AIDET: Aiming for Quality Service

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by Judy Campbell Judy Campbell (New)

Specializes in Case Management. Has 16 years experience.

AIDET, an acronym that stands for “acknowledge, introduce, duration, explanation, and thank" is an important communication tool for healthcare professionals to use with patients that decreases patient anxiety, increases patient compliance, and improves clinical outcomes. As we return to face-to-face office visits and appointments, this article provides a review of this tool to assist healthcare providers to build trust and connections with patients.

How do you achieve patient satisfaction?

AIDET: Aiming for Quality Service

As society recovers from the pandemic and more face-to-face interactions begin to resume, rebuilding trust and meaningful connections with patients will require healthcare staff to be more mindful and practice patient communication. Throughout the pandemic, many patients preferred to stay home, becoming more acquainted with telehealth medicine. Although telehealth medicine may be here to stay, there are still limitations that need to be addressed to ensure positive patient outcomes. Patients still need to show up for labs to be drawn, diagnostic testing and procedures, and of course, life-threatening emergencies cannot be treated via telephone or computer. In healthcare, the overall experience rests on the quality of care and the quality of service that we provide to our patients. The AIDET tool, which is encouraged during face-to-face or phone encounters, continues to enhance communication and shows respect for patients

AIDET is a communication model that we should all practice every day during our interactions with our patients. The acronym AIDET (acknowledge, introduce, duration, explanation, thank you) is an evidence-based communication model created by the Studer Group, a healthcare consulting group, illustrating steps that healthcare professionals should take when speaking with patients or families. Some of the benefits of incorporating AIDET include reducing patient and staff anxiety, being proactive in service recovery, improving compliance with treatment plans, improving member perception, and elevating patient satisfaction. Using the AIDET model keeps patients engaged and allows them to have an active role in their care management and experience.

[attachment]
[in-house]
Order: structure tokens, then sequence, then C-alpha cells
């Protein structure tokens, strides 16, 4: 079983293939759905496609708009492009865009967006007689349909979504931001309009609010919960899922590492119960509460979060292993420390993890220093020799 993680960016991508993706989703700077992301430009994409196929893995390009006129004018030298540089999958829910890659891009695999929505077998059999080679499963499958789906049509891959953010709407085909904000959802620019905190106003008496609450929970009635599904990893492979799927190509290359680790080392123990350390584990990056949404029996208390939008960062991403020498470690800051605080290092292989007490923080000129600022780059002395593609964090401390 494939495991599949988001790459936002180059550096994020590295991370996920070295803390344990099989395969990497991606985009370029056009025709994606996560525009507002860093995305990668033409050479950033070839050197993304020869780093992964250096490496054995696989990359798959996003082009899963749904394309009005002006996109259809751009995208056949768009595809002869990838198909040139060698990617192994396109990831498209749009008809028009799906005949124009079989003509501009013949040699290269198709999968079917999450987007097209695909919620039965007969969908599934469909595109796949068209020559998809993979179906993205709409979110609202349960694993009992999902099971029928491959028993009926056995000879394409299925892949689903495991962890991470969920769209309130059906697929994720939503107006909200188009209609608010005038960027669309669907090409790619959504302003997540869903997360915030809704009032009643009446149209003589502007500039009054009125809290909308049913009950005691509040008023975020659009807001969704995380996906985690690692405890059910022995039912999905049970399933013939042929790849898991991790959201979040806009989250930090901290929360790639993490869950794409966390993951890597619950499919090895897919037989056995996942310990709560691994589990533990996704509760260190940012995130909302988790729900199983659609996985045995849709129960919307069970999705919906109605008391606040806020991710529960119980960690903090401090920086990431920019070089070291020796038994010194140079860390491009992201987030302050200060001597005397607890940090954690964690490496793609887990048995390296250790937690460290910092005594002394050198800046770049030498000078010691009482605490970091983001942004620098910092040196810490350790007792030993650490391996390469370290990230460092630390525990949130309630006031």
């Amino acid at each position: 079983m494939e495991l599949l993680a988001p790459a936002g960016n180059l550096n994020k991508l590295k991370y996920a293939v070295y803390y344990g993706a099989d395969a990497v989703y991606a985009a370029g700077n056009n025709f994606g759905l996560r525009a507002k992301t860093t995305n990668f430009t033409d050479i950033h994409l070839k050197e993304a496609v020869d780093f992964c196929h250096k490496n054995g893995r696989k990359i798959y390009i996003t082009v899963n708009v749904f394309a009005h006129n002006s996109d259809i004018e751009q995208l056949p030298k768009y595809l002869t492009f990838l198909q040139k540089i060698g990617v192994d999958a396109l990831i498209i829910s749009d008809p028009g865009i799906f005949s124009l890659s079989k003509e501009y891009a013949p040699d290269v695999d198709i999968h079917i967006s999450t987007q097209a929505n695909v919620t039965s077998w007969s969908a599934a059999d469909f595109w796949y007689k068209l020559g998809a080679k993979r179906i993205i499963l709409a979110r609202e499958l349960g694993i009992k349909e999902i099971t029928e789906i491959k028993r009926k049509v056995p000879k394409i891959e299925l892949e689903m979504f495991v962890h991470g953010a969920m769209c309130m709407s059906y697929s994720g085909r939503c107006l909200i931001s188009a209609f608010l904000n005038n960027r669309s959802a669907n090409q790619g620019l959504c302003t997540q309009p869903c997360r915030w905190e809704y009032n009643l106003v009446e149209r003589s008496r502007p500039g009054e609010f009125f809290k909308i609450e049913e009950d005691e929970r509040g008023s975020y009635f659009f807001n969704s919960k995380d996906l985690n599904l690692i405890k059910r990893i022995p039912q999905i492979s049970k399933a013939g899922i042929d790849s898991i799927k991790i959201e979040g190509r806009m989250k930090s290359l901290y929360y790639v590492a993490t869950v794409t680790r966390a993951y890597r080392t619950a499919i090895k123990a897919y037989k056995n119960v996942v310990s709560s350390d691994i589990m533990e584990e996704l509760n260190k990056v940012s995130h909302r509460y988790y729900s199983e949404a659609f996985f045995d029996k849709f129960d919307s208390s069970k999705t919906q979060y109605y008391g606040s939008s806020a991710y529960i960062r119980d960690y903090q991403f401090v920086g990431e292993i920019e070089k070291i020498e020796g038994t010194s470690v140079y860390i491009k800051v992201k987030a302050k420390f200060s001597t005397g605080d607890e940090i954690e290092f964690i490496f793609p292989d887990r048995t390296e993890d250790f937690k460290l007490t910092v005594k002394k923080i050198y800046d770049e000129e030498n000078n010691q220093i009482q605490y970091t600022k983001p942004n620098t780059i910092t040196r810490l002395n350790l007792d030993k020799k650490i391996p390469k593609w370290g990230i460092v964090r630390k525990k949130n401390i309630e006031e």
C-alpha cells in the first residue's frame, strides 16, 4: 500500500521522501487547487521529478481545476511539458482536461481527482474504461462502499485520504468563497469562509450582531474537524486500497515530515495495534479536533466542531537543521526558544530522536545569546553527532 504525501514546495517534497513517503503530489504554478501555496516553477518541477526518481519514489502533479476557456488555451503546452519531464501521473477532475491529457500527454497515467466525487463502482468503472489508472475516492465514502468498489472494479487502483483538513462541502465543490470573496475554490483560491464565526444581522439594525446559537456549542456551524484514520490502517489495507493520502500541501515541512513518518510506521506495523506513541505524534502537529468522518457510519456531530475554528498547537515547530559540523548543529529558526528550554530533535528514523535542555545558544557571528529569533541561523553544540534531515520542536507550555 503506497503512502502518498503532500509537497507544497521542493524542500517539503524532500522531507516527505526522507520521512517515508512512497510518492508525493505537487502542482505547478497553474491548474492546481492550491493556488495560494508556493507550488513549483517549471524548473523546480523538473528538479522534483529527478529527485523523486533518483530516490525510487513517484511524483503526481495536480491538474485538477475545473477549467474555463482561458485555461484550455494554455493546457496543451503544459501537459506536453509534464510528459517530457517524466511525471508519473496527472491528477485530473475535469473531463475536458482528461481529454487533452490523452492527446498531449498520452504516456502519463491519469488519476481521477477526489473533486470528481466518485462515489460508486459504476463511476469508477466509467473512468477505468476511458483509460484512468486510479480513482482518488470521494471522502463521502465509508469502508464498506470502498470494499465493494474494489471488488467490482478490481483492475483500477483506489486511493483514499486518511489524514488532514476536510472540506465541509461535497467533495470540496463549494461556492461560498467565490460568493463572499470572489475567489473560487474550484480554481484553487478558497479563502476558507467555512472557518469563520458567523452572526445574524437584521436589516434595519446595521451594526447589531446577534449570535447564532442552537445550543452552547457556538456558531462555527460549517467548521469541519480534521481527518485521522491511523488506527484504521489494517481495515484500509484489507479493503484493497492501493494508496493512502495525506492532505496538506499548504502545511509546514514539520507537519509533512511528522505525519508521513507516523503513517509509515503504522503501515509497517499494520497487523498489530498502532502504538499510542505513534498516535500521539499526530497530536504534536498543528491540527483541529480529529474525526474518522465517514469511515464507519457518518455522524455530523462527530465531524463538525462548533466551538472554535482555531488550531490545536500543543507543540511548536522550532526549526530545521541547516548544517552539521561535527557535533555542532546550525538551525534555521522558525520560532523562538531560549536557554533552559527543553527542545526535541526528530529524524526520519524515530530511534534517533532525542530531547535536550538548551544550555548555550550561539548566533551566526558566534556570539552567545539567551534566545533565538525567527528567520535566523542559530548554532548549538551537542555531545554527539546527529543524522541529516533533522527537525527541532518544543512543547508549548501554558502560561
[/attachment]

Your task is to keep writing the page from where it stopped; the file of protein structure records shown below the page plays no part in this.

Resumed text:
The “A” and “I” focuses on showing courtesy and respect to people


Greeting a person by name, when possible, and anyone who is with the patient, can immediately set a good tone for the encounter. By making eye contact and smiling, we can create the impression that we are happy to see them and eager to help. If the interaction is over the phone, smiling during the conversation can be heard through a cheerful, lively tone.

“Good morning Mrs. Smith. Nice to see you again, Mr. Smith.”


Letting the patient know who you are will assist in establishing trust and confidence. During your introduction, include your role, profession, or title. Also, manage up any co-workers, department, or other providers so patients feel better during transitions and are reassured that there is coordination of care and teamwork.

“My name is Judy, and I am happy to help you check in for your appointment with Dr. Ross at 9:00. Dr. Ross is going to take great care of you.”

The “D” and “E” focuses on keeping people informed